pest, and this occurs best in warmer climates. In this respect the southern wine
areas suffered far more than vineyards in the northern European countries.
When the vine stock is infected, it dies rapidly.
Llançà mentioned the vine louse for the first time in the year 1856 in
the chronicles of the municipality. The mayor offered to free the local
viticulturists from all taxes because the failure of the grape harvest.
First, the government required the municipality to measure the actual
damage. But, soon it was recognized
that every vineyard was equally damaged and destroyed.
October 1857 the municipality applied again for the liberation of all taxes
retroactively for six years. The wine harvest has been cancelled since six years
actually, and the wine is finally the main source of revenue of the place...
the following years no more mention of the infestation is to be found in the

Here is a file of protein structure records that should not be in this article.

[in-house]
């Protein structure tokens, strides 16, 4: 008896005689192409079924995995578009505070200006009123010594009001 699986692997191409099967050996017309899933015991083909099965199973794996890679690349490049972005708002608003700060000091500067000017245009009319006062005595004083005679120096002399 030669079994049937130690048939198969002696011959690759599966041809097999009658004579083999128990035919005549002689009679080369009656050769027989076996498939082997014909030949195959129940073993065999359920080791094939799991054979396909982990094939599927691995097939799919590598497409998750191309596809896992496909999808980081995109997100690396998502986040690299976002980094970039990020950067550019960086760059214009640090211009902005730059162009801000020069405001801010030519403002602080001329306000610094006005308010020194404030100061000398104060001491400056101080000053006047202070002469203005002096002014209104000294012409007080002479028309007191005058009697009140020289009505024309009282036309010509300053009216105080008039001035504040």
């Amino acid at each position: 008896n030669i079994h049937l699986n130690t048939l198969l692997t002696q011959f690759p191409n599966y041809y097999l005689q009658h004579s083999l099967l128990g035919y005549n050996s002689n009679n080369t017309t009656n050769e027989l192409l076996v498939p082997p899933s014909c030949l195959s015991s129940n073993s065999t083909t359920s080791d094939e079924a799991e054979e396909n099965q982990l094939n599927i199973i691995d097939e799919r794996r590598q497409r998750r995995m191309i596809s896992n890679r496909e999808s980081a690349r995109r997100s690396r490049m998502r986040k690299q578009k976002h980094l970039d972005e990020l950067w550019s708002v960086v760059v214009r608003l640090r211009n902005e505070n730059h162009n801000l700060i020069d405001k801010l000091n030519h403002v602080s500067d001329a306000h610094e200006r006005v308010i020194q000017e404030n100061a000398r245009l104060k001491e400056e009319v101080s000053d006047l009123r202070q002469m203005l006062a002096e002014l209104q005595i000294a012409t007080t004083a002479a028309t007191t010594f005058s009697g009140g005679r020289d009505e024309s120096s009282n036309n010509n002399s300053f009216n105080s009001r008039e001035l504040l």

chronicles. It seems that good harvests returned after treating the vine stocks
with sulphur. However, in 1879 a
viticulturist again detected filloxera in his vineyard in Rabos. The vine stocks
of the entire Empordà were again affected. Up to the middle of the nineties of
the XIX century the municipalities of the area directed again and again
petitions concerning tax reductions to the central government. By the year 1904
there are references that the wine harvests were again more or less normal.
But the wine economy of Llançà has never completely recovered from this
disaster. So it was presumably ok to many viticulturists when tourism later
reclaimed their vineyard for bungalows and blocks of apartments.
first train comes to Llançà in 1878
unknown author from Llançà described the initiation of the train route between
Barcelona and Portbou: “The
solemn opening occurred on 20th January 1878. The special train was equipped